When customers sell demand response into a regional capacity market (such as PJM’s Reliability Pricing Model, known as the RPM), how much credit should they earn for agreeing to curtail demand and...
Can higher electricity prices be more affordable?
suspended restructuring activities. 5 As a case study to illustrate the relationship between average rates, average bills, and electricity spending as a percent of total household income, we also report results separately for California, a large state with suspended restructuring that would dwarf the other states in the suspended restructuring subcategory. Finally, we report trends in average residential bills per customer and the percentage of median household income spent on electricity bills.
Figure 1 shows average electricity rates (across all customer classes) in non-restructured states, full retail access states, California and other states with suspended restructuring. The figure shows that rate levels in restructured states continue to exceed those in non-restructured rates: 2010 rates in full retail access states were 37 percent above rates in non-restructured states, compared to 42 percent in 1997; California rate levels were 62 percent above those of the non-restructured states; and rates in other suspended restructuring states were 7 percent higher. As Figure 1 also shows, these rate differentials already existed in the 1990s, prior to restructuring.
Figure 2 shows the increases in average retail rates within each of these groups of states since restructuring was implemented in 1997. This update through 2010 shows that average retail rates in full retail access states are now 42 percent above their 1997 level, compared to increases of 45 percent in California, 46 percent in other suspended restructuring states, and 48 percent in non-restructured states. Figure 2 also shows that rates in fully restructured states have decreased 5 percent since 2008, while rates in non-restructured and suspended restructuring states, including California, have continued to increase. These comparisons show that retail rates in fully restructured states more closely follow prices in wholesale power markets, which sharply increased between 2004 and 2008, but have since declined.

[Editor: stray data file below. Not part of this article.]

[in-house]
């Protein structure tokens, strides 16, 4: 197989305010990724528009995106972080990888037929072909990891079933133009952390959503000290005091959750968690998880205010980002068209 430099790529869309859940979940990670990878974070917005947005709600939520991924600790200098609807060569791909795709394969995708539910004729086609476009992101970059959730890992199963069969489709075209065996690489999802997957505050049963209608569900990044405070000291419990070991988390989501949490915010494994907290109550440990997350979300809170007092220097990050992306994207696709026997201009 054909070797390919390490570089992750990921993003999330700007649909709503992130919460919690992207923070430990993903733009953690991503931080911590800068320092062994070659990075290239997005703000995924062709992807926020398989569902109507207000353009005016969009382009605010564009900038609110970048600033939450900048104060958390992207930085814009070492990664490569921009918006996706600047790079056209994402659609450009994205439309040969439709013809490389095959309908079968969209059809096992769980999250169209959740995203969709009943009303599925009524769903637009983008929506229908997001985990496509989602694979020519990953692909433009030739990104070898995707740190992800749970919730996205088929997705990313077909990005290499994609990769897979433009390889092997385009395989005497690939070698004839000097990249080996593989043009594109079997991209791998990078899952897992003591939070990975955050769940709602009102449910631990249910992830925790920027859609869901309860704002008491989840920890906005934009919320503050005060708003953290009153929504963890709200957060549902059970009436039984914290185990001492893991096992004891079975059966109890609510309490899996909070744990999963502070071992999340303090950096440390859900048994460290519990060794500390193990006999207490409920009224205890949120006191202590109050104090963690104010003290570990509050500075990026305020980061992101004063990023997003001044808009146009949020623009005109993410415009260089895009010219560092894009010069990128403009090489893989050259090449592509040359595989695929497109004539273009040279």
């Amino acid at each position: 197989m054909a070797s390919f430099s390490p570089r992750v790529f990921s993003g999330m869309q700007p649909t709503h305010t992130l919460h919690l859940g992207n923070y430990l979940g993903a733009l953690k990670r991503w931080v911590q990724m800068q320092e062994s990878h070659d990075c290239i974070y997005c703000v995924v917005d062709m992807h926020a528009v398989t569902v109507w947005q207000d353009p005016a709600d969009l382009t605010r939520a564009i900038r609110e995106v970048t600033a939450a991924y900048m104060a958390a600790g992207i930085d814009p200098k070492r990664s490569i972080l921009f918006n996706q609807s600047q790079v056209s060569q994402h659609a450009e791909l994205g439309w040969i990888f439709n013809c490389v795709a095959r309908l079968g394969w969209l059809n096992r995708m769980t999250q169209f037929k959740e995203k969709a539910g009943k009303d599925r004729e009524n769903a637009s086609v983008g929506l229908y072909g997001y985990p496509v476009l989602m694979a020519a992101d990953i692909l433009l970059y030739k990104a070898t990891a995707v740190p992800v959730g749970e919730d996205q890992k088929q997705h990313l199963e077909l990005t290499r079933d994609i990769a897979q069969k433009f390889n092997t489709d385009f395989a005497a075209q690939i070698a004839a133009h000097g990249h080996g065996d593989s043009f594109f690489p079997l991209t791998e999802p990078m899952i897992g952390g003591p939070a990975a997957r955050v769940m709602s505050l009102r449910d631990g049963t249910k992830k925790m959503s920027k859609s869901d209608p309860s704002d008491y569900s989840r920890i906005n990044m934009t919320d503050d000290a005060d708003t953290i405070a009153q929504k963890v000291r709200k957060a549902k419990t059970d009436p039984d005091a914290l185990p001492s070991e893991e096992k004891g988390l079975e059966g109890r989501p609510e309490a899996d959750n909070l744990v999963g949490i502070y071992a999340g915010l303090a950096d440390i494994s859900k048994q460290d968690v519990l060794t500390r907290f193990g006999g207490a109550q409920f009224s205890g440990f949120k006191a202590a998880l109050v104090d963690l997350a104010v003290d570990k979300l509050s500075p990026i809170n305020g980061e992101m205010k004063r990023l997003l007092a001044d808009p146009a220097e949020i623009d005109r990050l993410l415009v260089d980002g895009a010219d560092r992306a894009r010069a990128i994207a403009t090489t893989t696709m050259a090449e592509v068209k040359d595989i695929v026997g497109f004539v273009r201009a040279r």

These types of rate comparisons can be subject to misinterpretation. First, while it is correct that rates in restructured states are significantly higher than in non-restructured states, this difference already existed prior to restructuring. While the study results show that rate increases have been similar in restructured and non-restructured states since 1997, the gap in rate levels hasn’t been reduced. As already noted in the earlier paper, it’s clear that restructuring has failed to produce the massive hoped-for benefits, the basis on which restructuring was sold politically in the 1990s. However, it’s also clear that rates in restructured states haven’t increased any faster than rates in non-restructured states.
Second, simple rate comparisons don’t control for the many reasons why rate differentials exist with or without restructuring. These reasons include differences in fuel mix and fuel costs, differences in the costs of labor and other local inputs, differences in load shapes and weather, and differences in demand response and energy efficiency investments. This analysis only documents rate trends and how consumers in restructured states have fared relative to those in non-restructured states—without attempting to estimate the perhaps larger rate increases that restructured states might have experienced absent the restructuring effort.
Residential Customer Bills
So what do these differences in rate levels and rate increases between restructured and